INVITATION: New York Theatre Ballet presents LEGENDS
New York Theatre Ballet
New York Theatre Ballet
celebrates 35 Years with
May 9 and 10, 2014 at 7pm
"The generous breadth of taste shown by New York Theatre Ballet...
is good for New York's whole dance scene."
- Alastair Macaulay, The New York Times
PLEASE JOIN US:
Friday, May 9 at 7pm
Saturday, May 10 at 7pm
RSVP for press tickets to Michelle Tabnick, 646-765-4773
New York Theatre Ballet celebrates 35 years with LEGENDS at Florence Gould Hall, 55 East 59th Street, NYC. LEGENDS, the second of two programs in the series LEGENDS AND VISIONARIES, performs on Friday, May 9 and Saturday, May 10, 2014 at 7pm. Tickets are $30 ($20 for students and seniors) and are available for purchase at www.ticketmaster.com or by calling 800-982-2787.
The LEGENDS performance program is a tribute to Antony Tudor and includes a full evening of ballets.
New York Theatre Ballet's repertory pairs the ballets of legendary creators with those of contemporary visionaries, bringing a new understanding and appreciation of dance. This season features new works and beloved favorites from choreographers including Dan Siretta, Gemma Bond, Pam Tanowitz, Richard Alston, Antonia Franceschi, Remy Charlip, and Antony Tudor.
LEGENDS includes a full evening of ballets by Antony Tudor - A. Tudor Celebration:
Jardin aux Lilas (Lilac Garden) (1936) was first performed at London's Mercury Theatre on January 26, 1936. The bittersweet theme is set in the gracious Eduardian era. A young woman betrothed to a man she does not want to marry, mirrors the society in which power and position are uppermost. The first program read: "Caroline, on the eve of her marriage to the man she does not live tries to say farewell to her lover at a garden reception. In the end, she goes off on the arm of her betrothed with hopelessness in her eyes." The ballet is so musically constructed that it would seem Ernest Chausson, musician and composer of the ballet, indeed wrote it for the ballet. The changes of weight amplify the changes of emotion. And while the movement vocabulary is simple in its use of ballet steps and gestures, the choreography and layering of emotional content are dense. The music is Ernest Chausson's Poeme for Violin and Orchestra Opus 28.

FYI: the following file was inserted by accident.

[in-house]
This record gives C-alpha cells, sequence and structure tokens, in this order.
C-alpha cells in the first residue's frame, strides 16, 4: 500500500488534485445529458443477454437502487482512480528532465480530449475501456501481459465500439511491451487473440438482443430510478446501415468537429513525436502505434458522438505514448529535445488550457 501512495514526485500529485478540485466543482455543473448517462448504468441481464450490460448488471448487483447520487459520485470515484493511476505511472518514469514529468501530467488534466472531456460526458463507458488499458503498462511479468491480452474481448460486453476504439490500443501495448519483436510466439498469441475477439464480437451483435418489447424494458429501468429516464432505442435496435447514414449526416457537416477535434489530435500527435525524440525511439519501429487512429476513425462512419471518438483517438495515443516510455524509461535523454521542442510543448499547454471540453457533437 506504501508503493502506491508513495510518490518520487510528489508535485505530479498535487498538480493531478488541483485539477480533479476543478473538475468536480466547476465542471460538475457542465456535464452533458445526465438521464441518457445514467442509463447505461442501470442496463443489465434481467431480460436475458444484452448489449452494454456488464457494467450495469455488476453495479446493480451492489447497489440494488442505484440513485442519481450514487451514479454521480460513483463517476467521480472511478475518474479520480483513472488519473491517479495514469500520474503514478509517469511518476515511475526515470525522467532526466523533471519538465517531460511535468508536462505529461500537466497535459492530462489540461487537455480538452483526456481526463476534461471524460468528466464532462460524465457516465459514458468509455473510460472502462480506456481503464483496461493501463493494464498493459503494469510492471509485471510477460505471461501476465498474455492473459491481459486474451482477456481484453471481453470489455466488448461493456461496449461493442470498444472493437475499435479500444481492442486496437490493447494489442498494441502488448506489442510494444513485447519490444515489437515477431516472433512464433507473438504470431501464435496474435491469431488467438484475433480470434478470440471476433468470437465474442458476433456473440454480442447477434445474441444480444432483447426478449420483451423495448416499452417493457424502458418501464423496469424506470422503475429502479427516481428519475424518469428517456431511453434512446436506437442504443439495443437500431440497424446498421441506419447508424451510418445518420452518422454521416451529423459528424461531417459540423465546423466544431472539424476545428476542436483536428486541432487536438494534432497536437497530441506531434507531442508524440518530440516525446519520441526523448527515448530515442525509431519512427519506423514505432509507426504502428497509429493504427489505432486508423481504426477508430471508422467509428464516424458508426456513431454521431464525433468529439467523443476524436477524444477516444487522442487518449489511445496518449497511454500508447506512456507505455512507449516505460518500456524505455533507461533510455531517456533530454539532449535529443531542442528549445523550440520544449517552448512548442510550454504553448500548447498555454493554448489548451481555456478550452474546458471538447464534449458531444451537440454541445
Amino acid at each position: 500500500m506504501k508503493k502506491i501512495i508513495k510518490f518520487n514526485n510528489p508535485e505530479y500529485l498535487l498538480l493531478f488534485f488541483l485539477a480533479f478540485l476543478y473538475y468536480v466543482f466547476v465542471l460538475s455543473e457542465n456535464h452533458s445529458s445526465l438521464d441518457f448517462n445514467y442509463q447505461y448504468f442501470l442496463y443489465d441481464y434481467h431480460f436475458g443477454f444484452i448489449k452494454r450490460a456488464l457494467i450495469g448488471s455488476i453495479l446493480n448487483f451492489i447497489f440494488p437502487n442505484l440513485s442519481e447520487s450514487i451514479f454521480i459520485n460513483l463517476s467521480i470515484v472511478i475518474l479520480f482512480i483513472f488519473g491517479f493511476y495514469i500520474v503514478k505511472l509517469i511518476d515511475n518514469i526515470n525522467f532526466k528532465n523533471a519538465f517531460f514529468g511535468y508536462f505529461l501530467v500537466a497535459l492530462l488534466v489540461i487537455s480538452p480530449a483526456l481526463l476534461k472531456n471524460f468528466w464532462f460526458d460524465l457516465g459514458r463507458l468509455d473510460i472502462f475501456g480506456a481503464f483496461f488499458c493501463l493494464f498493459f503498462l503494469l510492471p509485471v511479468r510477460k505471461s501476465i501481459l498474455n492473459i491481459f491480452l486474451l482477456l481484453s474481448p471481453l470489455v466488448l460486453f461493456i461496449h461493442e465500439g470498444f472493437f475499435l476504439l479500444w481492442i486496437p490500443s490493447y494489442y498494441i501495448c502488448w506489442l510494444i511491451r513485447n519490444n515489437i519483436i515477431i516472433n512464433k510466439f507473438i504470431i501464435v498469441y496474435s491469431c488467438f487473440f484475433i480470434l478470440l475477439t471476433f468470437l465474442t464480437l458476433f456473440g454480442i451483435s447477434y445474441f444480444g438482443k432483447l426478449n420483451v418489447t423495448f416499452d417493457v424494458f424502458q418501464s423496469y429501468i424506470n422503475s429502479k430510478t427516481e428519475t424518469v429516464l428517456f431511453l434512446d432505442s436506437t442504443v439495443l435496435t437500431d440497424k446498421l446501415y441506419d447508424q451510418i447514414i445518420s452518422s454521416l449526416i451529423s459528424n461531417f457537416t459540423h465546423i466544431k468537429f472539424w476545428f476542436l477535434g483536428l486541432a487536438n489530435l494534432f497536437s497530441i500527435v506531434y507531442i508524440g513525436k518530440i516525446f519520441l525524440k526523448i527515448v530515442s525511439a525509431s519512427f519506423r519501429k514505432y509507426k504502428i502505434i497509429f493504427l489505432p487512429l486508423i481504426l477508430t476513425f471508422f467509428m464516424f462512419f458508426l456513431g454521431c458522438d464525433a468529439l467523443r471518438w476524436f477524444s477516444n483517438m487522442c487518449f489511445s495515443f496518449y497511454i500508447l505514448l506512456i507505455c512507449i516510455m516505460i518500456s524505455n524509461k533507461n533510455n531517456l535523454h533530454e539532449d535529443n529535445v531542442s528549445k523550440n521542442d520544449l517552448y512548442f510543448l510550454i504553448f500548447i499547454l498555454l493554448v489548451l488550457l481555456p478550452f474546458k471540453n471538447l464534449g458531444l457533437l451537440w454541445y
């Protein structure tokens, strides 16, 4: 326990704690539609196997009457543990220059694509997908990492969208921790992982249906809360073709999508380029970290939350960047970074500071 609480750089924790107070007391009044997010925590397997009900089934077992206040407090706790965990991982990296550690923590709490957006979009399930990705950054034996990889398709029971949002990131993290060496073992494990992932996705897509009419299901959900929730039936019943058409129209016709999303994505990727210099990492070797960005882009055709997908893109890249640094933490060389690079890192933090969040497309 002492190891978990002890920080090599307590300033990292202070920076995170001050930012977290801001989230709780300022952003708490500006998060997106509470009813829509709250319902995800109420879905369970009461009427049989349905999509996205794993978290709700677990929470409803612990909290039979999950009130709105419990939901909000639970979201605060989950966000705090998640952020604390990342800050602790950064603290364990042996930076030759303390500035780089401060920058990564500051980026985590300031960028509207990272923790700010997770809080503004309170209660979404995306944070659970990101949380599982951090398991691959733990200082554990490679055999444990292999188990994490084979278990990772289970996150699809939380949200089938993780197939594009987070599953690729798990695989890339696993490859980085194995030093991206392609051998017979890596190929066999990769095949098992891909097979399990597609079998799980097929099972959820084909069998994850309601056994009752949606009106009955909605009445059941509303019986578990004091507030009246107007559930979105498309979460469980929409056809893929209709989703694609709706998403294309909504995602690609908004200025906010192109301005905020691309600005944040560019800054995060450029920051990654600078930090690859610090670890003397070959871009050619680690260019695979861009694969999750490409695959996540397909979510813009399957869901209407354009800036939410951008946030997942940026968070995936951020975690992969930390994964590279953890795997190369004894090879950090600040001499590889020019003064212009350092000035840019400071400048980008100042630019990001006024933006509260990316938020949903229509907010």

Dark Elegies (1937) was first performed in London at The Duchess Theatre on February 19, 1937. Tudor described this as his favorite ballet and many people agree and consider it to be his greatest. From tender moments of quiet devastation to careering bursts of rage, Tudor's "ballet requiem," set to Gustav Mahler's absorbing Kindertotenlieder, expresses the raw emotion of a tight knit community faced with the inexplicable loss of their beloved children. "Tudor works, as ever, from the particular to the general; when he wants to show a universal truth, he embodies it in a specific situation. Yesterday the fact that the whole community has been afflicted gives the mourning ceremonies an epic quality. The scale is big, the passion intense, but Tudor treats it with scrupulous honesty. Do people act, in the presence of disaster, as Tudor has shown them? Dark Elegies was given in London during the war to audiences who knew the effect of mass bombing; it continued to ring true" (Dance Perspectives). The work consists of five songs to lyrics by Frederich Ruckert.